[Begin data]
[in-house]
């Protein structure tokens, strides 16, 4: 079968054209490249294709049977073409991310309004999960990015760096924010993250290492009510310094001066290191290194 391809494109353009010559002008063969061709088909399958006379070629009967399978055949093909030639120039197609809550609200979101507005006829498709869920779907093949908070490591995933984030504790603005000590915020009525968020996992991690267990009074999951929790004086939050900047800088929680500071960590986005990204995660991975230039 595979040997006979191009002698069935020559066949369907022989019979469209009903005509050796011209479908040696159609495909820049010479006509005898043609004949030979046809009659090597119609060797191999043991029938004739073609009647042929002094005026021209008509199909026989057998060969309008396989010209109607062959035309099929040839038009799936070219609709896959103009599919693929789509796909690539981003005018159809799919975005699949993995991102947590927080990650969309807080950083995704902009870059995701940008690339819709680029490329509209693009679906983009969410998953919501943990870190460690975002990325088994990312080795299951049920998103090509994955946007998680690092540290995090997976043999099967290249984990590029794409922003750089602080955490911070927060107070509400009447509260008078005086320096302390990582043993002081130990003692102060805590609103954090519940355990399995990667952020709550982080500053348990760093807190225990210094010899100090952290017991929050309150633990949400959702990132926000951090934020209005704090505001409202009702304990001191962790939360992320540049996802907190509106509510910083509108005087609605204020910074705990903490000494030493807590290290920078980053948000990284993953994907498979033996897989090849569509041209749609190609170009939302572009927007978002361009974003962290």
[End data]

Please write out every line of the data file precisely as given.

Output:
[in-house]
């Protein structure tokens, strides 16, 4: 079968054209490249294709049977073409991310309004999960990015760096924010993250290492009510310094001066290191290194 391809494109353009010559002008063969061709088909399958006379070629009967399978055949093909030639120039197609809550609200979101507005006829498709869920779907093949908070490591995933984030504790603005000590915020009525968020996992991690267990009074999951929790004086939050900047800088929680500071960590986005990204995660991975230039 595979040997006979191009002698069935020559066949369907022989019979469209009903005509050796011209479908040696159609495909820049010479006509005898043609004949030979046809009659090597119609060797191999043991029938004739073609009647042929002094005026021209008509199909026989057998060969309008396989010209109607062959035309099929040839038009799936070219609709896959103009599919693929789509796909690539981003005018159809799919975005699949993995991102947590927080990650969309807080950083995704902009870059995701940008690339819709680029490329509209693009679906983009969410998953919501943990870190460690975002990325088994990312080795299951049920998103090509994955946007998680690092540290995090997976043999099967290249984990590029794409922003750089602080955490911070927060107070509400009447509260008078005086320096302390990582043993002081130990003692102060805590609103954090519940355990399995990667952020709550982080500053348990760093807190225990210094010899100090952290017991929050309150633990949400959702990132926000951090934020209005704090505001409202009702304990001191962790939360992320540049996802907190509106509510910083509108005087609605204020910074705990903490000494030493807590290290920078980053948000990284993953994907498979033996897989090849569509041209749609190609170009939302572009927007978002361009974003962290």